Let’s start with busting Myth #1 about urinary tract infections (UTI) — it does not mean you’re dirty. It only means that some bacteria has made its way inside your body. Where it doesn’t belong. Where it’s causing all kinds of trouble. Bacteria is kind of like invisible dirt, but it doesn’t count as being “dirty.” Bacteria is everywhere. Bad news, good news: 50% of women will experience a UTI by the age of 32, and they often start in childhood. The bad news is that high number, but the good news is that UTIs can be prevented and cured, and really important, you’re not alone. Clearly, this is a very common problem. It is also an avoidable one. The best place to start is by understanding how an infection begins.
What is a UTI?
Here’s what it is NOT (busting Myth #2) — a UTI is not contagious. Anyone can get them. Babies. Your dog. Girls. Boys. Your mom. Your daughter. A urinary tract infection develops when bacteria gets inside your urethra, the tube that carries pee from your bladder and out of your body. The bacteria find a place to hang out, like in your bladder or kidneys, where it multiplies and starts to irritate your organs.
How does bacteria get in “there,” you ask?
Time to finally bust the big one, Myth #3 — Moms, sex does not cause urinary tract infections. Please, please do not jump to conclusions about what your daughter is doing. Here are the real answers to this question: Wiping the wrong way. Front to back, ladies. You know this! Anything else and you risk getting little poop particles into your vagina. It’s all downhill from there. Holding your pee ALL. DAY. LONG. Please don’t do this to yourselves. We know our kids are notorious for this, so tell them, too. They are also commonly faced with restrictions to bathroom access at school and at sports practice. All that waste builds up inside you, gets stale, and can lead to infection. Using fancy soaps, bubble baths or hot tubs. The artificial ingredients and chemicals can irritate your skin. Unfortunately, it can enter your body and irritate your insides as well. Wearing clothes that are too tight. Those jeans may look good, but they cause underwear to ride up, which can push bacteria inside.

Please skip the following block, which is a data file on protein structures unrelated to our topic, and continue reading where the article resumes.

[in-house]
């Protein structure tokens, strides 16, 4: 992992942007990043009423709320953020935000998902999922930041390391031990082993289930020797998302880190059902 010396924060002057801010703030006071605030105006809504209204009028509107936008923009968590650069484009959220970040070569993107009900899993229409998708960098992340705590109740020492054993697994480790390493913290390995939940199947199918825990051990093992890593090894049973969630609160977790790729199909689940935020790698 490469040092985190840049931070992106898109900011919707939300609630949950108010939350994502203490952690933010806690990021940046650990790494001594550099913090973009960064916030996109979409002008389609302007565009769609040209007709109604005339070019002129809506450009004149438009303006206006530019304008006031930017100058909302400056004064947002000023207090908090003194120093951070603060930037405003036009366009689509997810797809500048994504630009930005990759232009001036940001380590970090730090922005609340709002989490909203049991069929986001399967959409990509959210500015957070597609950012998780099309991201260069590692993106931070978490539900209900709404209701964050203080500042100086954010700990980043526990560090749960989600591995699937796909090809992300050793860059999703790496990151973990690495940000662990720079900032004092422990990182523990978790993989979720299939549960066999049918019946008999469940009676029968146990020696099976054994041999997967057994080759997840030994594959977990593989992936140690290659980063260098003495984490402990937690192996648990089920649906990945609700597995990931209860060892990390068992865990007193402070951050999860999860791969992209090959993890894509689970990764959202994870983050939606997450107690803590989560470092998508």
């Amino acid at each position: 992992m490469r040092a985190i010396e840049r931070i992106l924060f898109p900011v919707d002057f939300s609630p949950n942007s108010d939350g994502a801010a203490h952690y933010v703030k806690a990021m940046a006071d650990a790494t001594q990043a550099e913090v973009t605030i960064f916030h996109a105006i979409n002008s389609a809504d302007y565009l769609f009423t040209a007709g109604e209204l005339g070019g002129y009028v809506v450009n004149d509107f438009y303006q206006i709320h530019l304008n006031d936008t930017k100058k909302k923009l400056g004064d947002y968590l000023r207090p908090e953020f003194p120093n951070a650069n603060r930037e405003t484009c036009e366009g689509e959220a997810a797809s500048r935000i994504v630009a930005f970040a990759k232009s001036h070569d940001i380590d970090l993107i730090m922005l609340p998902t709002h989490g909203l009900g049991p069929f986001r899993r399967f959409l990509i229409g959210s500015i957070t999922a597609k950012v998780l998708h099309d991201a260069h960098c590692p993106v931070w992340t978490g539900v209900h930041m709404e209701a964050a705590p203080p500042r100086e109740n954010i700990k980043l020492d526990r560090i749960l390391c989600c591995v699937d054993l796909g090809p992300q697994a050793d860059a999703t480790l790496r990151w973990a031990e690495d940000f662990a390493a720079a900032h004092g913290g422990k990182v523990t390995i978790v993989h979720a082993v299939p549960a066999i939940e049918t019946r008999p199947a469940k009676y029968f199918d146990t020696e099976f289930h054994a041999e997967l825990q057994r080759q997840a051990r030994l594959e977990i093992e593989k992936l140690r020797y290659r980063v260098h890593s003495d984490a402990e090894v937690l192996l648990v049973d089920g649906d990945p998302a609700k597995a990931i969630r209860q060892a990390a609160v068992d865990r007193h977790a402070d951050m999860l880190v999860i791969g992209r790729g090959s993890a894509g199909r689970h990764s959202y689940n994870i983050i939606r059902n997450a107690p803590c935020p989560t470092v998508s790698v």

How do you know you have a UTI?
If you feel any of these symptoms, it’s time to see a doctor:
- Pain that feels like it’s coming from your bladder. This is specific and different from cramps during your period
- A burning sensation, especially when you pee.
- An unusual odor or color to your pee. If you see blood, definitely get to a doctor right away
- Feeling like you have to pee, but not much comes out
- Fever, sometimes feeling tired and shaky
Your doctor will want to test a urine sample to determine the type of bacteria causing your infection. Based on the results, you’ll be prescribed an antibiotic to resolve the issue. After that, prevention is key. In addition to what’s already been listed, drink a lot of fluids, wear cotton underwear, and go to the bathroom regularly and completely. Talk to your doctor if recurrence is an issue. Incontinence can also play a role, so think about what products you use to manage that condition. A switch might be in order. Urinary tract infections are common, but not normal. Jill Grech is Below Your Belt’s Marketing and Community Manager, which is code for blogger and social media monitor. If only she had ever heard of the term “UTI” when she actually developed one, she wouldn’t have rushed to the emergency room convinced she was dying of a ruptured appendix.